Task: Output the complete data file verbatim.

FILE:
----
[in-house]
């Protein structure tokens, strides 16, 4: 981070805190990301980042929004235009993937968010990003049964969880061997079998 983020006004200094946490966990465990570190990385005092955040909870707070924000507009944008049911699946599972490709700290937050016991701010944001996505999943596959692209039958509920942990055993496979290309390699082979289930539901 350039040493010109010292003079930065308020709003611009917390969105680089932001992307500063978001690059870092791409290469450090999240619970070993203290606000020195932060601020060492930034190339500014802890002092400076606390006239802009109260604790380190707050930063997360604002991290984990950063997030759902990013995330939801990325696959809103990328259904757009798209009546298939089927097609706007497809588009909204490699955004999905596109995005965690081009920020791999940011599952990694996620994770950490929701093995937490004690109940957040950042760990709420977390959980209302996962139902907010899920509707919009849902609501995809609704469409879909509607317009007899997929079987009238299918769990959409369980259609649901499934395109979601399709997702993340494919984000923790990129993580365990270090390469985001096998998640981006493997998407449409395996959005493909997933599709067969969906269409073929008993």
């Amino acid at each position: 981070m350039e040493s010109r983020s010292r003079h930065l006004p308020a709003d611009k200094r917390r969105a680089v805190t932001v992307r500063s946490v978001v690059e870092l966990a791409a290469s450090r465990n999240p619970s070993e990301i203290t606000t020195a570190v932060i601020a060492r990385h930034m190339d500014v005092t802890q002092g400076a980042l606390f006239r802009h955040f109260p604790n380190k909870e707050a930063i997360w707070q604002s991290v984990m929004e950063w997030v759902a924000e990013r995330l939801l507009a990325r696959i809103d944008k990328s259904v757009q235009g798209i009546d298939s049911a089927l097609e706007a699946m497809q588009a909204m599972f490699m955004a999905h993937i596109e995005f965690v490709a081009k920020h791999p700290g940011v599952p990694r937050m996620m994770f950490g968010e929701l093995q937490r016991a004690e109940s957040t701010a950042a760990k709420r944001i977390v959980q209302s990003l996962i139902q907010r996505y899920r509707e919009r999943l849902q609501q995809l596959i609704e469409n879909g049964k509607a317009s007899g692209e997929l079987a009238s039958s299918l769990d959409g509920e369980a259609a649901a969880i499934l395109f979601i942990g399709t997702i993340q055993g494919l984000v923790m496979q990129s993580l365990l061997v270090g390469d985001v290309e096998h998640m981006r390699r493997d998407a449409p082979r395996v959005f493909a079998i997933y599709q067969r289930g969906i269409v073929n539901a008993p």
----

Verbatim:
[in-house]
């Protein structure tokens, strides 16, 4: 981070805190990301980042929004235009993937968010990003049964969880061997079998 983020006004200094946490966990465990570190990385005092955040909870707070924000507009944008049911699946599972490709700290937050016991701010944001996505999943596959692209039958509920942990055993496979290309390699082979289930539901 350039040493010109010292003079930065308020709003611009917390969105680089932001992307500063978001690059870092791409290469450090999240619970070993203290606000020195932060601020060492930034190339500014802890002092400076606390006239802009109260604790380190707050930063997360604002991290984990950063997030759902990013995330939801990325696959809103990328259904757009798209009546298939089927097609706007497809588009909204490699955004999905596109995005965690081009920020791999940011599952990694996620994770950490929701093995937490004690109940957040950042760990709420977390959980209302996962139902907010899920509707919009849902609501995809609704469409879909509607317009007899997929079987009238299918769990959409369980259609649901499934395109979601399709997702993340494919984000923790990129993580365990270090390469985001096998998640981006493997998407449409395996959005493909997933599709067969969906269409073929008993």
């Amino acid at each position: 981070m350039e040493s010109r983020s010292r003079h930065l006004p308020a709003d611009k200094r917390r969105a680089v805190t932001v992307r500063s946490v978001v690059e870092l966990a791409a290469s450090r465990n999240p619970s070993e990301i203290t606000t020195a570190v932060i601020a060492r990385h930034m190339d500014v005092t802890q002092g400076a980042l606390f006239r802009h955040f109260p604790n380190k909870e707050a930063i997360w707070q604002s991290v984990m929004e950063w997030v759902a924000e990013r995330l939801l507009a990325r696959i809103d944008k990328s259904v757009q235009g798209i009546d298939s049911a089927l097609e706007a699946m497809q588009a909204m599972f490699m955004a999905h993937i596109e995005f965690v490709a081009k920020h791999p700290g940011v599952p990694r937050m996620m994770f950490g968010e929701l093995q937490r016991a004690e109940s957040t701010a950042a760990k709420r944001i977390v959980q209302s990003l996962i139902q907010r996505y899920r509707e919009r999943l849902q609501q995809l596959i609704e469409n879909g049964k509607a317009s007899g692209e997929l079987a009238s039958s299918l769990d959409g509920e369980a259609a649901a969880i499934l395109f979601i942990g399709t997702i993340q055993g494919l984000v923790m496979q990129s993580l365990l061997v270090g390469d985001v290309e096998h998640m981006r390699r493997d998407a449409p082979r395996v959005f493909a079998i997933y599709q067969r289930g969906i269409v073929n539901a008993p």